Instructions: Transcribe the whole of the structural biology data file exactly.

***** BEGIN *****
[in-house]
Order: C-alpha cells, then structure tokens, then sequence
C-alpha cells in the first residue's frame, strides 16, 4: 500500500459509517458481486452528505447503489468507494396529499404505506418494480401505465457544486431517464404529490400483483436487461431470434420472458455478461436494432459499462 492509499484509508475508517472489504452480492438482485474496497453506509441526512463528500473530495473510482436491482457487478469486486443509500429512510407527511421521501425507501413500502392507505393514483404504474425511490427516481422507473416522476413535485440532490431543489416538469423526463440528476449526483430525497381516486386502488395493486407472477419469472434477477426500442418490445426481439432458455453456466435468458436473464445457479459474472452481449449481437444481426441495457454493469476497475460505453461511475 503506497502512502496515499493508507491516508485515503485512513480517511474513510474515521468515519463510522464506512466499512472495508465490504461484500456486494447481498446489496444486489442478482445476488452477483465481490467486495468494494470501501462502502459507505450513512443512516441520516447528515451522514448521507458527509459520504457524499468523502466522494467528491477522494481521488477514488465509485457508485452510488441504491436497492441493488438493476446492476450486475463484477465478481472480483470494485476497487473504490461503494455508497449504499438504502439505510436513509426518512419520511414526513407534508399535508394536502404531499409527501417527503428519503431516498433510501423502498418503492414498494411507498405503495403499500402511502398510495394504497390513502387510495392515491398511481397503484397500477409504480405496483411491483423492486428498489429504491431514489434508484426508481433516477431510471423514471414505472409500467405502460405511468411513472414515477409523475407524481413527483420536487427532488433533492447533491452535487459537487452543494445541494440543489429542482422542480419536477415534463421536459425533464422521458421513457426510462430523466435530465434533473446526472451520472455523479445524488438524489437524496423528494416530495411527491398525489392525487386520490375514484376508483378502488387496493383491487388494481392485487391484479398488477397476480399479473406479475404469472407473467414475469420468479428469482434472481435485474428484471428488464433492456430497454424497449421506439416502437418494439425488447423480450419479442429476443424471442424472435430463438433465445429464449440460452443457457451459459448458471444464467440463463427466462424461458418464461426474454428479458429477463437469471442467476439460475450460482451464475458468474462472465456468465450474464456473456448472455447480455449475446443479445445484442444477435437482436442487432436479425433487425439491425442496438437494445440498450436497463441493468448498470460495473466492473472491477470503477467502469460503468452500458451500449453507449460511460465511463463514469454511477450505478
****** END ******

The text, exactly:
[in-house]
Order: C-alpha cells, then structure tokens, then sequence
C-alpha cells in the first residue's frame, strides 16, 4: 500500500459509517458481486452528505447503489468507494396529499404505506418494480401505465457544486431517464404529490400483483436487461431470434420472458455478461436494432459499462 492509499484509508475508517472489504452480492438482485474496497453506509441526512463528500473530495473510482436491482457487478469486486443509500429512510407527511421521501425507501413500502392507505393514483404504474425511490427516481422507473416522476413535485440532490431543489416538469423526463440528476449526483430525497381516486386502488395493486407472477419469472434477477426500442418490445426481439432458455453456466435468458436473464445457479459474472452481449449481437444481426441495457454493469476497475460505453461511475 503506497502512502496515499493508507491516508485515503485512513480517511474513510474515521468515519463510522464506512466499512472495508465490504461484500456486494447481498446489496444486489442478482445476488452477483465481490467486495468494494470501501462502502459507505450513512443512516441520516447528515451522514448521507458527509459520504457524499468523502466522494467528491477522494481521488477514488465509485457508485452510488441504491436497492441493488438493476446492476450486475463484477465478481472480483470494485476497487473504490461503494455508497449504499438504502439505510436513509426518512419520511414526513407534508399535508394536502404531499409527501417527503428519503431516498433510501423502498418503492414498494411507498405503495403499500402511502398510495394504497390513502387510495392515491398511481397503484397500477409504480405496483411491483423492486428498489429504491431514489434508484426508481433516477431510471423514471414505472409500467405502460405511468411513472414515477409523475407524481413527483420536487427532488433533492447533491452535487459537487452543494445541494440543489429542482422542480419536477415534463421536459425533464422521458421513457426510462430523466435530465434533473446526472451520472455523479445524488438524489437524496423528494416530495411527491398525489392525487386520490375514484376508483378502488387496493383491487388494481392485487391484479398488477397476480399479473406479475404469472407473467414475469420468479428469482434472481435485474428484471428488464433492456430497454424497449421506439416502437418494439425488447423480450419479442429476443424471442424472435430463438433465445429464449440460452443457457451459459448458471444464467440463463427466462424461458418464461426474454428479458429477463437469471442467476439460475450460482451464475458468474462472465456468465450474464456473456448472455447480455449475446443479445445484442444477435437482436442487432436479425433487425439491425442496438437494445440498450436497463441493468448498470460495473466492473472491477470503477467502469460503468452500458451500449453507449460511460465511463463514469454511477450505478